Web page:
Dubai is the largest and most populous city in the UAE (United Arab Emirates). UAE is one of the world’s richer countries. Their economy relies largely on trade, tourism, aviation, financial services, and real estate, with oil contributing a small percentage. It’s the home of the world’s tallest building, the Burj Khalifa standing 2717 feet tall with an observation deck at 555 meters high.
Dubai sits on the Persian Gulf at an elevation not much above sea level, surrounded by sandy desert. It has a hot desert climate with annual rainfall of just over 4 inches. Dubai is in a monarchy and the crime rate is very low. Things that are commonplace in western countries like PDA (public displays of affection) are basically not allowed in this Islamic country. Currency is the UAE Dirham. 1 USD is equal to over 3 ½ UAE Dirham. Dubai’s workers mainly come from foreign countries, and make up the majority of the population. Natives to the country living in Dubai tend to be independently wealthy.
It’s funny how in some places in the USA people won’t put up Christmas decorations for fear of offending non-Christians, yet in Dubai, which is a Muslim country, in December the touristy places are all decorated up for Christmas. Women wearing abayas and hijabs or niquibs shopped happily among the Christmas decorations at all the malls and souks without looking the least bit offended.
Abayas are the traditional dress or robe-like usually black outerwear worn by women of the region. Hijabs are their headscarves, and niqabs the face-covering veil some of them wear leaving only the eyes exposed. Often in the groups of women we saw who were together some had the just the hijab while others wore the niqab as well, even among wives of the same man. We went to Global Village one day. There were lots of little food shacks there, which kind of brings up the question of how the ladies wearing the niqab get anything to eat when they are out and about. Women in the gulf region do not generally wear burkas, which cover everything including a mesh screen over the eyes.
The men’s traditional clothing is a usually white robe called a dishdasha, kandura, thawb or thobe and a headress called a keffiyeh or shemagh. It is a traditional square cotton scarf, often held in place with a double row of black cord called agal, also spelled iqal, egal or igal. We took a van tour at one of our port stops and the driver had a white robe on so I asked him why the men wear white and the women wear black, but he just said tradition. In a hot desert country wearing black would make people even hotter since black absorbs heat, but it must be pretty hard to keep all that white clean so I’m not sure which would be better. Personally I wear black a lot more often than white, but I also live in a place that hardly ever gets hot.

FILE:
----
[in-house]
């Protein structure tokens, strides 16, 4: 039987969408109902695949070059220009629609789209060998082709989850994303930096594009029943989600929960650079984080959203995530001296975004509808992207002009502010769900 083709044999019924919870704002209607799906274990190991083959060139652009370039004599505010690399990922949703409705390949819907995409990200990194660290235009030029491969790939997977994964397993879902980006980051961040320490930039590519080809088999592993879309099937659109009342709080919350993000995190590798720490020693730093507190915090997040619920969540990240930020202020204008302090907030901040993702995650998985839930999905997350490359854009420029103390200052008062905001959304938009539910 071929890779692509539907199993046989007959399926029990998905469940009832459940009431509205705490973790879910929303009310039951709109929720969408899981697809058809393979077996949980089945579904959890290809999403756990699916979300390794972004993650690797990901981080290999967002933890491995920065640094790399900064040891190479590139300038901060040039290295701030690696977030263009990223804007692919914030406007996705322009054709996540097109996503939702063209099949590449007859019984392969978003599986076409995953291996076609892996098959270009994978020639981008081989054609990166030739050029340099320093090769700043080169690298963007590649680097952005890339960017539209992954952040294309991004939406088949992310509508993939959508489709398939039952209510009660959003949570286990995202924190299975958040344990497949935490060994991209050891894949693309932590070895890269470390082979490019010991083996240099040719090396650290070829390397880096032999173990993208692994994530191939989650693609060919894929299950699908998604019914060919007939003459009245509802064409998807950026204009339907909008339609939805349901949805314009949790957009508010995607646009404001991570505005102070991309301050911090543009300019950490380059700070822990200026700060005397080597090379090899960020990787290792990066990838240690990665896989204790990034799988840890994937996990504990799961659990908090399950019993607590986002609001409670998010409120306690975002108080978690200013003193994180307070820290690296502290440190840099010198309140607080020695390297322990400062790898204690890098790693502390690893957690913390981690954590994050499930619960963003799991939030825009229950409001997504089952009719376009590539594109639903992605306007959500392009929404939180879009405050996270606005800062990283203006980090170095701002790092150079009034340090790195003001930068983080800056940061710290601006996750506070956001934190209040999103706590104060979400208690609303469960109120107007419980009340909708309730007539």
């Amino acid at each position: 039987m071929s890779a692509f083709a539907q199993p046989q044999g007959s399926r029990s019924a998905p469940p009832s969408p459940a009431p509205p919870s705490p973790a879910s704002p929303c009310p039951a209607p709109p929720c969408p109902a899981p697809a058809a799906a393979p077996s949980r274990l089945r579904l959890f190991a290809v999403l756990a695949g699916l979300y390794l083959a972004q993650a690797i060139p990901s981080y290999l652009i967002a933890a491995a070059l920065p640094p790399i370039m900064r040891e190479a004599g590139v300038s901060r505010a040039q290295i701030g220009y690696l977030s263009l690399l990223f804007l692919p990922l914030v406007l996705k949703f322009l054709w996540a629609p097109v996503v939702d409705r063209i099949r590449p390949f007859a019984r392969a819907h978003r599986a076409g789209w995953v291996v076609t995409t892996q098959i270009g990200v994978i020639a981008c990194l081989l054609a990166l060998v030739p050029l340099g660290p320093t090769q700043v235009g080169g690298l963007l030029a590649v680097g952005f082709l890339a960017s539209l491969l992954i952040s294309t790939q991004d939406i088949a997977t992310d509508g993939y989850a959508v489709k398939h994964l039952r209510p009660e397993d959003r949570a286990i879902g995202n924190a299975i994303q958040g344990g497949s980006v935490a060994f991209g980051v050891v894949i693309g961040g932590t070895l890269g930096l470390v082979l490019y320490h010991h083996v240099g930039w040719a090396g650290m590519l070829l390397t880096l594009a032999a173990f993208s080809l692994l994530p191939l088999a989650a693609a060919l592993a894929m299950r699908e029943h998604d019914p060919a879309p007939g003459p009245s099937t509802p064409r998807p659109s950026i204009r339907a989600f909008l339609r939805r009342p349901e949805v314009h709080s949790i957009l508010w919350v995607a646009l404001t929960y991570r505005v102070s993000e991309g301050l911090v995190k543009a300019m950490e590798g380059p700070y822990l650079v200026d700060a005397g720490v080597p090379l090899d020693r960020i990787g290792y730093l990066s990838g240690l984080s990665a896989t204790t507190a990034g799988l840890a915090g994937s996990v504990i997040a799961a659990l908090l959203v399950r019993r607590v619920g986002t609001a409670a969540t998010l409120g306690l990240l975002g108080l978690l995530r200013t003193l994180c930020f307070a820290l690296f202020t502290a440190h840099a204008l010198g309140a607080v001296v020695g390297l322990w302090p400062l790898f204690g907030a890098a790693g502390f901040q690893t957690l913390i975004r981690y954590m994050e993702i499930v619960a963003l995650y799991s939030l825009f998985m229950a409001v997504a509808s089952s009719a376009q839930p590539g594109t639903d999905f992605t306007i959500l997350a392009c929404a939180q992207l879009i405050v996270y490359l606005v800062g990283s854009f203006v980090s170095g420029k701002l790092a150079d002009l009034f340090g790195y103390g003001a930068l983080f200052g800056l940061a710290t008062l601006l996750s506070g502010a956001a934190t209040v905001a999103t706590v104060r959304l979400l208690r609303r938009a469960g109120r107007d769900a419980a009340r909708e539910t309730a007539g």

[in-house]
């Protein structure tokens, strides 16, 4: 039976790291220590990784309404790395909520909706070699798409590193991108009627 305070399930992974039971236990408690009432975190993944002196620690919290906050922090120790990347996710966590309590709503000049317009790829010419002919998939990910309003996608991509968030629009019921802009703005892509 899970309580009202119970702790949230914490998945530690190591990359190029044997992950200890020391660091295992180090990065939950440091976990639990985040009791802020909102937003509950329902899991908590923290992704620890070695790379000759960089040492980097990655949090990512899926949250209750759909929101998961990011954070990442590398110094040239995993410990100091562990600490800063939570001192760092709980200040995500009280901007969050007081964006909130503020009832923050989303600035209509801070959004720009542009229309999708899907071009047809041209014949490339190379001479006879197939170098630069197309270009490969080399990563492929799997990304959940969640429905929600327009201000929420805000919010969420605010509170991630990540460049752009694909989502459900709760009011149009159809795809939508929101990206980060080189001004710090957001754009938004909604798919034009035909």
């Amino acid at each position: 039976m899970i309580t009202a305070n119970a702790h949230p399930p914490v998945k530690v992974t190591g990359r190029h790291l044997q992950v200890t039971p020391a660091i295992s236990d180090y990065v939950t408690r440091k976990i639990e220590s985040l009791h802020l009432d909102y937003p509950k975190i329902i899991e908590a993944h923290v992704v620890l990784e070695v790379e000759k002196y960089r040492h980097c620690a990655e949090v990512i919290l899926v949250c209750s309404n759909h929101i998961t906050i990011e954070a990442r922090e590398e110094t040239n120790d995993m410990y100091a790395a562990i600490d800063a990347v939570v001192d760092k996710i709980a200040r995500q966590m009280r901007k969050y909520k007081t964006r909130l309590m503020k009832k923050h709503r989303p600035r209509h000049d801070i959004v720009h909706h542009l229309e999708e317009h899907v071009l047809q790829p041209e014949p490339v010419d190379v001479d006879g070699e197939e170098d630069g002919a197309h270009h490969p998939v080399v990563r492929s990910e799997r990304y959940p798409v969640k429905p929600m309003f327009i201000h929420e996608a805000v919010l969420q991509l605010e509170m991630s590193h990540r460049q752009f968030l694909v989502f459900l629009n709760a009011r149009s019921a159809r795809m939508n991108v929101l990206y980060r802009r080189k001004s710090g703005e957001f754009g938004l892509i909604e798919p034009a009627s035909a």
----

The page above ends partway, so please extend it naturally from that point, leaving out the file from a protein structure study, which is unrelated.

DUBAI CRUISE PORT
Dubai’s cruise terminal is located at Port Rashid, about 15k from the airport. It has a coffee bar and deli, business center with free wifi, currency exchange, ATM, and a concierge who can set up day tours. Free shuttles leave on the hour to Mercato Mall. Taxis are available. There is a surcharge on all taxis leaving the cruise terminal or airport which will add an extra $5+ to the fare (about $15 to the airport or $10 to town). You can avoid paying that fee by taking the free mall shuttle to town and catching a taxi there. Our ship, the MSC Lirica, overnighted there. We found it cheaper to take an Uber than to use the taxis. The brownish beige taxis cost less than the black ones, but with Uber we got the black car for even less.
Online info said there is a 24 hour help desk with free maps and advice, a post office, shops and mini mart, outlets for aerial and coach tour operators, help desks for shopping malls that offer free shuttles (Mercato Mall, AL Guhrir City, Dubai Outler Mall, and Burjaman which is the closest one to a metro station).
Most of that was not open during our visit. The only mall help desk was for Mercato mall, which was also the only one with a shuttle running. The information desk was open, but not very helpful. Walking from the terminal is not allowed and the terminal is not close to town. The HOHO busses were there, but quite pricey because Dubai is huge and the hop on hop off bus has 3 long routes with connecting points to cover it all.
MSC Lirica docked at terminal 2 at the cruise port in Dubai. It’s a large port with 3 terminals. A ship from Azamara and a German ship docked nearby. Across the harbor we could see the Queen Elizabeth 2 which is a permanent fixture at that port, now used as a hotel.
As you disembark the ship you are given a port entry card, much like the ports in Oman. As in the ports there, nobody ever asked to see it. Security screens your bags as you leave the port building.
THINGS TO DO IN DUBAI
Dubai’s most well-known attraction is the world’s tallest building (Burj Khalifa) & Dubai fountain, which is next to the Burj Khalifa. Fountain shows last 5 minutes and run every half hour from 6-11pm. There’s lots more to do in Dubai including indoor skiing, ice skating rink, malls, gold and spice souks, water sports, museums, golf, desert safaris, dhow cruises, beaches, old town area (Bastakiya quarter),Global Village, Burj al Arab hotel, boat ride on Dubai Creek, Jumeirah Mosque (must cover up to enter, clothing provided), Wild Wadi Waterpark, Dubai Miracle Garden, Palm Jumeirah palm shaped manmade island, Aquaventure Waterpark at Atlantis Hotel, Dubai Marina, x-line world’s longest urban zipline, Al Fahidi historical neighborhood, Dubai Canal, indoor theme park, other theme parks, city walk, and Dubai Frame with panoramic city views and a clear glass bridge between buildings.
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